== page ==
As opposed to archiving the interventions of cultural workers such as the Medu Ensemble, whose practice outside of the apartheid-driven art institution was based on an inherent ‘critique’, rejection and simultaneous creative production, the kind of discourse we choose to include in this category is the Kendell Geers-style, intentionally inconsequential ‘destruction’ of a space that is more than willing to absorb this pseudo-disruption into its 3dgy (see Urban Dictionary, or ask a youth) archive.
Crucially I am certain now that when I learned about institutional critique, I was made far less aware of how extreme this art institutional mystique becomes when we understand it from a black feminist position, which posits that systemic violences like patriarchy, racism, classism, ableism, homophobia, and transphobia are the constructed oppressive guidelines that hold this institutional capitalism together. In fact the museum as we know it would not and could not exist without the repetition of these societal ‘guidelines’, which by now and hundreds of years of repetition later, have been so insidiously naturalised.
On the other hand we need to recognize the charm of this space and what it does offer when viewed through the lens of collaboration with its own violence. The operation of the art institution makes it unlikely that once caught – or bought in – one can completely escape the creepy charm of its disturbing utopian guise, where the market for scathing reviews, conscious black art and woke yungstas grows by the day. And so if you are reading this (or writing it), it might be too late, because it is highly likely that you are profiting from it in some way or form.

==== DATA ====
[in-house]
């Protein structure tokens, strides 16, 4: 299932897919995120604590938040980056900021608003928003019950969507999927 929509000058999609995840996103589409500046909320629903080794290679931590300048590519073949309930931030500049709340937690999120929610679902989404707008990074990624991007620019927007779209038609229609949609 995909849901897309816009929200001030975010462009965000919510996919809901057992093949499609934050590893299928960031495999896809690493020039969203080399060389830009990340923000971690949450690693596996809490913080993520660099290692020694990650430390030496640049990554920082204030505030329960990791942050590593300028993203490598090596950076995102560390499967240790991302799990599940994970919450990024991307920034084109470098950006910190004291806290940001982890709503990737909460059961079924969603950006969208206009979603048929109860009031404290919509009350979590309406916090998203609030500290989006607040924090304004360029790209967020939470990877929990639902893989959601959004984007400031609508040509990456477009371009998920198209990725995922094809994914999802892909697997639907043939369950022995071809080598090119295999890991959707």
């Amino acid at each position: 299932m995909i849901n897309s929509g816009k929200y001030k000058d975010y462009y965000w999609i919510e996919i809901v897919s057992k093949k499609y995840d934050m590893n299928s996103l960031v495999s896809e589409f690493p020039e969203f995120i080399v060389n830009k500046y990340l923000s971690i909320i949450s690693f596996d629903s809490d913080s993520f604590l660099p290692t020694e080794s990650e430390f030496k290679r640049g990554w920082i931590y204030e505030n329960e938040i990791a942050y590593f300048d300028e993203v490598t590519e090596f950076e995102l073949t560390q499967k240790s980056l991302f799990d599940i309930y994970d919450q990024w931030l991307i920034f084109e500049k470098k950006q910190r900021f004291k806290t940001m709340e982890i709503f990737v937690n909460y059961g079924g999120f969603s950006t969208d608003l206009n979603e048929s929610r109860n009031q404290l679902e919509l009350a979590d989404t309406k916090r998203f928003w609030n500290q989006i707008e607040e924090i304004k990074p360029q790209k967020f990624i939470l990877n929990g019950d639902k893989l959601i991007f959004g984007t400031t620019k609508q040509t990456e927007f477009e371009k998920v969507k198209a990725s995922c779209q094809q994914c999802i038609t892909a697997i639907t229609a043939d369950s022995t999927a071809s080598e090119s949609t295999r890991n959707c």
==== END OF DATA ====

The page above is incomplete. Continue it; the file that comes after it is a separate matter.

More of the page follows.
I understand that I am being dramatic, but I hope that I am trying to ignite some passion in you, dear reader. I can only write from inside of the institution, and thus my observation becomes limited in the most fundamentally crucial ways. However my feelings that I will in no way defend through evidence, is that there is purpose in expressing my thoughts here to those of us who are confused, upset and simply weirded out by the current situation. We find ourselves in a world that is at once irresistible, and very tricky to penetrate in any kind disruptive way.
Every now and again though we see something strange happen; a rupture in the form of an artwork or object, that manages to render the alleged separation between art and life a myth. Ironically, it is in the historicisation of these moments that they are somehow contextualised through scholarship back into the trap of re-affirming this myth. I am reminded here of Sipho Mpongo, a flourishing young photographer whose story has somehow slipped itself neatly into ‘discourse’, where once its relevance to ‘real life’ was indisputable. My reason here for being spicy is to make the point that discourse eventually forgives all men because it can accommodate all sin and so for this reason disruption within such an art world status quo can be characterised as a momentary phenomenon.
on mthethwa and the talk